Interrogating Shane's Flapping Shirt
If you will recall, the last thing that happened on our show was that Aras -- the touchy-feely yoga dude committed to the notion that you can use healing touch to make fire -- won the game. He hugged his mom with apparent enthusiasm, despite not being married to her. I don't really get it either. He should have run right out and hugged Terry's wife; at least she knows what it's like to feel close to someone.
In the wake of Aras's victory, the pre-jury survivors come strolling out on to the stage for their last moments of fame before they return to reading obsessively about themselves on the internet and appearing at the opening of supermarkets. Jeff, who can really no longer make fun of contestants with as much vigor now that one of them turned out to be the much younger love of his life, says all the usual things about how we'll learn if Shane is really off his nut, and we'll hear from Cirie, "one of the most popular Survivors ever." So, let me get this straight: this season will come down to the story of a winner, a crazy villain who may or may not be putting on a show, and a lovable underdog who didn't win? Let me get my doctor on the phone to have some surprise-handling pills prescribed, lest my being explode from the shock.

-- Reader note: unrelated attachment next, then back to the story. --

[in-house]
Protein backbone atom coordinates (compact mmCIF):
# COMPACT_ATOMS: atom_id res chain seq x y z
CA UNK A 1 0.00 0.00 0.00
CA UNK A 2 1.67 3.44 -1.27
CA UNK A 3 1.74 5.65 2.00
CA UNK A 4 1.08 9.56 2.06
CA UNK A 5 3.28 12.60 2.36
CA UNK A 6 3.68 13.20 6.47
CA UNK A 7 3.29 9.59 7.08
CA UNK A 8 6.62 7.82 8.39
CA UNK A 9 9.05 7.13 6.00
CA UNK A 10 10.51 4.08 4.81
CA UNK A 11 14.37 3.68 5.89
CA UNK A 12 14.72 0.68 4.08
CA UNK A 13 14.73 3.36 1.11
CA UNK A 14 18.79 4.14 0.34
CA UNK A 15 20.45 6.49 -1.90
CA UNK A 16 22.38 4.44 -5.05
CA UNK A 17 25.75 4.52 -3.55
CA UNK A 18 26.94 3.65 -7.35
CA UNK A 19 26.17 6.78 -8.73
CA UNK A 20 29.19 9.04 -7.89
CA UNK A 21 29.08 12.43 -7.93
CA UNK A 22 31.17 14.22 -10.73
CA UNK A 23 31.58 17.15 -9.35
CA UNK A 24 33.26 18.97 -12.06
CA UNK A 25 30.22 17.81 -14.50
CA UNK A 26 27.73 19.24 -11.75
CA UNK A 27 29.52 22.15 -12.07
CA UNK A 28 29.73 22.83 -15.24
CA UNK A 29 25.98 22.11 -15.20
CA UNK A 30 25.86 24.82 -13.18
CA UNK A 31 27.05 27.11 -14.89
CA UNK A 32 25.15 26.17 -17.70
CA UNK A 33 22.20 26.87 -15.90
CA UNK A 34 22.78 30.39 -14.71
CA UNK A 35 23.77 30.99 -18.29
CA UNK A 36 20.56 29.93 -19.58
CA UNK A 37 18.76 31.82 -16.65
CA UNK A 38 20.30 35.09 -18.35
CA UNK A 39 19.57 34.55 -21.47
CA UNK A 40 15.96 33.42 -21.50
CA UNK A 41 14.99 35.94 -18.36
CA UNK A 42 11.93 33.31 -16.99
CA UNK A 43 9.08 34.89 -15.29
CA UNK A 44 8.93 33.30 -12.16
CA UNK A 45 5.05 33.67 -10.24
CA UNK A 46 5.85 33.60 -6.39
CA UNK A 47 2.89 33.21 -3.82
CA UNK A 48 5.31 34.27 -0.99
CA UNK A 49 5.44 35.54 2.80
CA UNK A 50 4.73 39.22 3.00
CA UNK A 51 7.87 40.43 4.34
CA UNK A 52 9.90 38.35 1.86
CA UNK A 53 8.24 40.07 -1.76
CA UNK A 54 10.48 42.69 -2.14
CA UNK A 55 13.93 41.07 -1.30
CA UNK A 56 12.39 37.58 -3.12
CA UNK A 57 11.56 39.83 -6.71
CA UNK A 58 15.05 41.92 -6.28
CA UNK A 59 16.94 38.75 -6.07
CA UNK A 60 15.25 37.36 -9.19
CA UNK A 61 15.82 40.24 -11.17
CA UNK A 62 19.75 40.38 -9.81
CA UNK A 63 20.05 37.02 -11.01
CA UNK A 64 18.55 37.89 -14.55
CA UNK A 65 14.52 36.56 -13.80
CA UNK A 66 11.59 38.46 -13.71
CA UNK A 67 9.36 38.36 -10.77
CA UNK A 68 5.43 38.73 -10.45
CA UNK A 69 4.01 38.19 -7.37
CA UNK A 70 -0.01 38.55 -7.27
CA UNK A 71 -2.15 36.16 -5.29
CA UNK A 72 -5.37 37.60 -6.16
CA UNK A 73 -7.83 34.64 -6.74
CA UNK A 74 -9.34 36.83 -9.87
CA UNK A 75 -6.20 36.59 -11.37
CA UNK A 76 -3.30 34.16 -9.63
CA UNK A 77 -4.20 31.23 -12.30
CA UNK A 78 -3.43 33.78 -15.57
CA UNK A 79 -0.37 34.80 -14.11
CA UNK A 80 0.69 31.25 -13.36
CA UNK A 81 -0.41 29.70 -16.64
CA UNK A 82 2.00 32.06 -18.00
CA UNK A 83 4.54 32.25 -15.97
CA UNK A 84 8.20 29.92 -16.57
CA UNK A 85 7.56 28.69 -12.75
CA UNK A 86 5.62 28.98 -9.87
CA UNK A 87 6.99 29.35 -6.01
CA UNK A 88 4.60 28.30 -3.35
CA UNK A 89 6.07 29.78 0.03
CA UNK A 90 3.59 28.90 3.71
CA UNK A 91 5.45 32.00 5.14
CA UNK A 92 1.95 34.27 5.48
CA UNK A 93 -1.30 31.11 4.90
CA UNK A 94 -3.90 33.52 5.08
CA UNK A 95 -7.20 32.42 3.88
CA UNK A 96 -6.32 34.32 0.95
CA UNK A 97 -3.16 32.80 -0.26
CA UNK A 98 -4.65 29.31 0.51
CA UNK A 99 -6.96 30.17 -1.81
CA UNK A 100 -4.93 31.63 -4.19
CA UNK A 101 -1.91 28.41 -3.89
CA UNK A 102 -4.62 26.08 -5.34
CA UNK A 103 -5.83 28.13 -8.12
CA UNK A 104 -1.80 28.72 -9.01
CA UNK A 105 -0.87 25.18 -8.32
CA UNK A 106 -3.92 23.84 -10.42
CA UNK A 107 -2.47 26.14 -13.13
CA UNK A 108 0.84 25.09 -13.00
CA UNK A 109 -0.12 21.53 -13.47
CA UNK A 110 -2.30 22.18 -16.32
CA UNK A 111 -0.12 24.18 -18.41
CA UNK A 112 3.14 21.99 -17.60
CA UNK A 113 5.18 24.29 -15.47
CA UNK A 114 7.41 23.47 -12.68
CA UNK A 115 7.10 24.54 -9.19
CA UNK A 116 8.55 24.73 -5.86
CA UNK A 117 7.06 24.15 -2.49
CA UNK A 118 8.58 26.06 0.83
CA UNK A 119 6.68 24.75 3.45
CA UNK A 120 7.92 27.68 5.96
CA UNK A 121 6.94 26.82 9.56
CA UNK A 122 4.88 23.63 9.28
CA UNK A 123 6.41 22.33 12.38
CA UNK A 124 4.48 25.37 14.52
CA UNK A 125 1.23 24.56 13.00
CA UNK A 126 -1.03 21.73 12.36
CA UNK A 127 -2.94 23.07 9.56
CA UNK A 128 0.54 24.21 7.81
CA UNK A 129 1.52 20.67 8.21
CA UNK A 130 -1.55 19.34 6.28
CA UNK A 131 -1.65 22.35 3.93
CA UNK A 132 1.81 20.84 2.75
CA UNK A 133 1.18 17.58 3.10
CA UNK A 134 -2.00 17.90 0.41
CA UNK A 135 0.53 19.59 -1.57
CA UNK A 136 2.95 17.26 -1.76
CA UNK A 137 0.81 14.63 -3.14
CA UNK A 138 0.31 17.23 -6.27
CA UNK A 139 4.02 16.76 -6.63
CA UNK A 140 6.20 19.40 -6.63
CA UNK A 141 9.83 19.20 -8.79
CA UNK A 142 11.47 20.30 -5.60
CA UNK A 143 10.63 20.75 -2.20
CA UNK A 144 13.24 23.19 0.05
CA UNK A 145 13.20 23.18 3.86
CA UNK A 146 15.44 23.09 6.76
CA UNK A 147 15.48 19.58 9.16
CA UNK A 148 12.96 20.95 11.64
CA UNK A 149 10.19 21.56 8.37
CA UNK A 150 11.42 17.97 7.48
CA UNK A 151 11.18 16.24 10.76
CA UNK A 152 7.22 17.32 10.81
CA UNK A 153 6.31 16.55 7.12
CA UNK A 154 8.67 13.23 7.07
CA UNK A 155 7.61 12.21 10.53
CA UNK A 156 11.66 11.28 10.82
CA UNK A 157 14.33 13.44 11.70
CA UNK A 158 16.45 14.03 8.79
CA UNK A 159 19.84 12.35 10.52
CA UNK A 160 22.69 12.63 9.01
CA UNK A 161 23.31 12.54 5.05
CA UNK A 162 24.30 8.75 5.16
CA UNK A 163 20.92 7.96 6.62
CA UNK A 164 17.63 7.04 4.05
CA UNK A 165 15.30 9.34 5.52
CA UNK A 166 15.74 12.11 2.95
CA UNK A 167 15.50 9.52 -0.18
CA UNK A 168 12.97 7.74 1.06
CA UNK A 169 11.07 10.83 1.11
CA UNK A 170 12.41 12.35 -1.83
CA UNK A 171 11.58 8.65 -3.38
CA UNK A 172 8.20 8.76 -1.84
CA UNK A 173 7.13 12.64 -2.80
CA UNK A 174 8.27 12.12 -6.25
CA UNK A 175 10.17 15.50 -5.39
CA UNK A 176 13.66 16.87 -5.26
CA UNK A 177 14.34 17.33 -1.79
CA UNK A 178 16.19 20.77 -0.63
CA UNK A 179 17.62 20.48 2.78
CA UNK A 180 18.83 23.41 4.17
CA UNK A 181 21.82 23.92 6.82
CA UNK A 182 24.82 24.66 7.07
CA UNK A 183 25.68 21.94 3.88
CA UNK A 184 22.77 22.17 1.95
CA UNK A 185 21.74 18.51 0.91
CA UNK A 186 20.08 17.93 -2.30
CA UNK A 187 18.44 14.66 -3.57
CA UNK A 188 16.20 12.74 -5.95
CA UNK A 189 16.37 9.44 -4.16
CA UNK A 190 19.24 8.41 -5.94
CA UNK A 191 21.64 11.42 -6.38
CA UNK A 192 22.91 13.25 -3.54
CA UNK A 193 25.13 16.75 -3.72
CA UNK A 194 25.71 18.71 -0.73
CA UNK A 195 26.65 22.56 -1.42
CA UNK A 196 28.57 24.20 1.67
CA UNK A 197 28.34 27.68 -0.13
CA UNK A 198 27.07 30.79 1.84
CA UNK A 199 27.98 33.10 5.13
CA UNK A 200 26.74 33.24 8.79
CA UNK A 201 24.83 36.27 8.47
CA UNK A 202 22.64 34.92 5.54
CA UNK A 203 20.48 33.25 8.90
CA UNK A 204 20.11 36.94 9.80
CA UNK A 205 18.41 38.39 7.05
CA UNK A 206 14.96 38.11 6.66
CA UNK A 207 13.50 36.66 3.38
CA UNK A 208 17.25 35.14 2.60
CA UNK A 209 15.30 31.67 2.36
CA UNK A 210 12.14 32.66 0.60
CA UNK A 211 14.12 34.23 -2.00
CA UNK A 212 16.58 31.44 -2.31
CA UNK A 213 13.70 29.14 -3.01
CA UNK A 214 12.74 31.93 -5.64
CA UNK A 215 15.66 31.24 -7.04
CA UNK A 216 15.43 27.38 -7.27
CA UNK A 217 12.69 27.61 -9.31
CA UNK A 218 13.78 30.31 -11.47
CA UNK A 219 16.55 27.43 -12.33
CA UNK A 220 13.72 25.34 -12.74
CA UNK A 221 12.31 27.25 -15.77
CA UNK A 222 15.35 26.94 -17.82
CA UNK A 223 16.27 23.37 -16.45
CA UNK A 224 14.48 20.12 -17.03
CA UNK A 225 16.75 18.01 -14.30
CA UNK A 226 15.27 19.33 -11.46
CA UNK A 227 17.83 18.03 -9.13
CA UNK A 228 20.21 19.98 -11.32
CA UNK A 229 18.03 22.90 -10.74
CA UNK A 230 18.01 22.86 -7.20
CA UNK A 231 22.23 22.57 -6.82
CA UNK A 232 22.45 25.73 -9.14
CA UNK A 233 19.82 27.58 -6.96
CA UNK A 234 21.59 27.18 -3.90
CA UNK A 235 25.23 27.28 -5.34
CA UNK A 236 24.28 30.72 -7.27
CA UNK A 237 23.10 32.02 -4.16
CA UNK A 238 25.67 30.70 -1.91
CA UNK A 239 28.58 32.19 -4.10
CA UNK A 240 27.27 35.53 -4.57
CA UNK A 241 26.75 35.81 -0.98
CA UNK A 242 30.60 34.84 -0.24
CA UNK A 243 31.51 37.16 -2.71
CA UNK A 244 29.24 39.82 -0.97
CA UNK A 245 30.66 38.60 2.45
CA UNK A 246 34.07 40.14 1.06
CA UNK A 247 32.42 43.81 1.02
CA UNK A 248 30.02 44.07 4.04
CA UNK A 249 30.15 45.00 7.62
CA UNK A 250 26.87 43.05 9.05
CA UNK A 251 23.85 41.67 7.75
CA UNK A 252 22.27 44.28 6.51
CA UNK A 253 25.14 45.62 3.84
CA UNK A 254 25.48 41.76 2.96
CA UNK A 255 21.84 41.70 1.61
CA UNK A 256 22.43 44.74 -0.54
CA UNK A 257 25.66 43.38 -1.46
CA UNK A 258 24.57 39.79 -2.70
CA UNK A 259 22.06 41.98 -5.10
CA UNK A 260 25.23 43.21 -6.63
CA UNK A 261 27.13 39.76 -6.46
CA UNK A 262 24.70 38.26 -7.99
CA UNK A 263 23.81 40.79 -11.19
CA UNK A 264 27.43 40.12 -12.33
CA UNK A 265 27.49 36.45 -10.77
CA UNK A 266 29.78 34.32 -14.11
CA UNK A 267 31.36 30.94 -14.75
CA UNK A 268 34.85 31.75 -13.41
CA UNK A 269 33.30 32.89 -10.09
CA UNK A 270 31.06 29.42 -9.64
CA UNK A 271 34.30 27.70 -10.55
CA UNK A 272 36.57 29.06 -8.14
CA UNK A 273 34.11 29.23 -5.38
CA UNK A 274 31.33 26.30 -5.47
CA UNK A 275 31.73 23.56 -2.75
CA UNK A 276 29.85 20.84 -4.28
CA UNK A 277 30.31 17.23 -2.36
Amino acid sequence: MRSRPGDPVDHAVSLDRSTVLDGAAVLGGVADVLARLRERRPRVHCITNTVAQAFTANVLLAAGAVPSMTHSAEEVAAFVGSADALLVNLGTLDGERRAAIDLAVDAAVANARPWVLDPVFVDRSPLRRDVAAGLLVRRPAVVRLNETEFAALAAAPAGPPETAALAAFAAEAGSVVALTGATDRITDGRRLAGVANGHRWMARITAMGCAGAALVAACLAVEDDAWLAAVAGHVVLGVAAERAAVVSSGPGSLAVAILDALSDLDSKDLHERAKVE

We return to a montage of scenes from the overly competitive love play that took place between Terry and Aras, including head-butting, poor-sporting, and Aras getting shown up in tribal council several dozen times by Jeff Probst, who relished the psychological equivalent of getting up on his tiptoes, peering through the slats into the locker in which Aras was stuffed, and asking, "How's it feel in there?" The montage rather unfairly suggests that Aras's "that rubs me the wrong way" had something to do with something Terry said about competition, when in fact it was related to Terry's lecture about the importance of his family versus the importance of everyone else's. When we return to the reunion, it becomes clear that if wee Jonathan Lipnicki was responsible for introducing "the human head weighs eight pounds" into our common language, Aras should be responsible for introducing "the human head is capable of gaining eight pounds in a few months," because Aras's head has gained at least that much since Panama. I'd suspect him of having cheek, chin, and forehead implants, except that he also would have had to have scalp, ear, neck, eye-socket, and temple implants. He's not even puffy; he's just completely different-looking, like he's a living, breathing, airbrushed version of himself. It's the kind of different-looking that makes people say of women that they've had work done, so either Aras has had work done, or a lot of women who have been suspected of having work done probably haven't. It makes me want to apologize to Joan Rivers. Ha ha! Not really.